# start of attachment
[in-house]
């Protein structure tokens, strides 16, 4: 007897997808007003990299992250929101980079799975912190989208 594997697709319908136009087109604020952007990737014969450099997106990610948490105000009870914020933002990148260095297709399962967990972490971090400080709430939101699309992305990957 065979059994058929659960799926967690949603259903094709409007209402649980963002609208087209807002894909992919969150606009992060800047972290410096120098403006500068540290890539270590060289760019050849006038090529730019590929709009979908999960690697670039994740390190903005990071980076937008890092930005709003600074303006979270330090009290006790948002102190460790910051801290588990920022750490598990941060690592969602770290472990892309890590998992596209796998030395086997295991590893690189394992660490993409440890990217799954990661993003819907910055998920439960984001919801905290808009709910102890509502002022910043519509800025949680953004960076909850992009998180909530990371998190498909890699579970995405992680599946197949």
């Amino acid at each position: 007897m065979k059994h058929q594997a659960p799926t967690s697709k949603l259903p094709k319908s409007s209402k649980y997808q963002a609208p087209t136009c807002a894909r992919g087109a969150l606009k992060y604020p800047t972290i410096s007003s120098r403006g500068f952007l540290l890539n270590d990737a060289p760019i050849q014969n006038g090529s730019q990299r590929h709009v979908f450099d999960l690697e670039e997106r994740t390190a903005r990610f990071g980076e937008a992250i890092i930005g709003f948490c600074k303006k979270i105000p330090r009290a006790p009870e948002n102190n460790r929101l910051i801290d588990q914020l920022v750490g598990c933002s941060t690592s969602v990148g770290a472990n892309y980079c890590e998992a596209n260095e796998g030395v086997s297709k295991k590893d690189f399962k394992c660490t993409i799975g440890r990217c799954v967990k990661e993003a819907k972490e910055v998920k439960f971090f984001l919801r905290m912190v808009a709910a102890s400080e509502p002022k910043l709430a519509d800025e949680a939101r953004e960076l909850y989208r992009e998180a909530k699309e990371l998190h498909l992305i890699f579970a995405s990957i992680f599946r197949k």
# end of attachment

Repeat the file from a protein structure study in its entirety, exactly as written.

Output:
[in-house]
């Protein structure tokens, strides 16, 4: 007897997808007003990299992250929101980079799975912190989208 594997697709319908136009087109604020952007990737014969450099997106990610948490105000009870914020933002990148260095297709399962967990972490971090400080709430939101699309992305990957 065979059994058929659960799926967690949603259903094709409007209402649980963002609208087209807002894909992919969150606009992060800047972290410096120098403006500068540290890539270590060289760019050849006038090529730019590929709009979908999960690697670039994740390190903005990071980076937008890092930005709003600074303006979270330090009290006790948002102190460790910051801290588990920022750490598990941060690592969602770290472990892309890590998992596209796998030395086997295991590893690189394992660490993409440890990217799954990661993003819907910055998920439960984001919801905290808009709910102890509502002022910043519509800025949680953004960076909850992009998180909530990371998190498909890699579970995405992680599946197949």
């Amino acid at each position: 007897m065979k059994h058929q594997a659960p799926t967690s697709k949603l259903p094709k319908s409007s209402k649980y997808q963002a609208p087209t136009c807002a894909r992919g087109a969150l606009k992060y604020p800047t972290i410096s007003s120098r403006g500068f952007l540290l890539n270590d990737a060289p760019i050849q014969n006038g090529s730019q990299r590929h709009v979908f450099d999960l690697e670039e997106r994740t390190a903005r990610f990071g980076e937008a992250i890092i930005g709003f948490c600074k303006k979270i105000p330090r009290a006790p009870e948002n102190n460790r929101l910051i801290d588990q914020l920022v750490g598990c933002s941060t690592s969602v990148g770290a472990n892309y980079c890590e998992a596209n260095e796998g030395v086997s297709k295991k590893d690189f399962k394992c660490t993409i799975g440890r990217c799954v967990k990661e993003a819907k972490e910055v998920k439960f971090f984001l919801r905290m912190v808009a709910a102890s400080e509502p002022k910043l709430a519509d800025e949680a939101r953004e960076l909850y989208r992009e998180a909530k699309e990371l998190h498909l992305i890699f579970a995405s990957i992680f599946r197949k």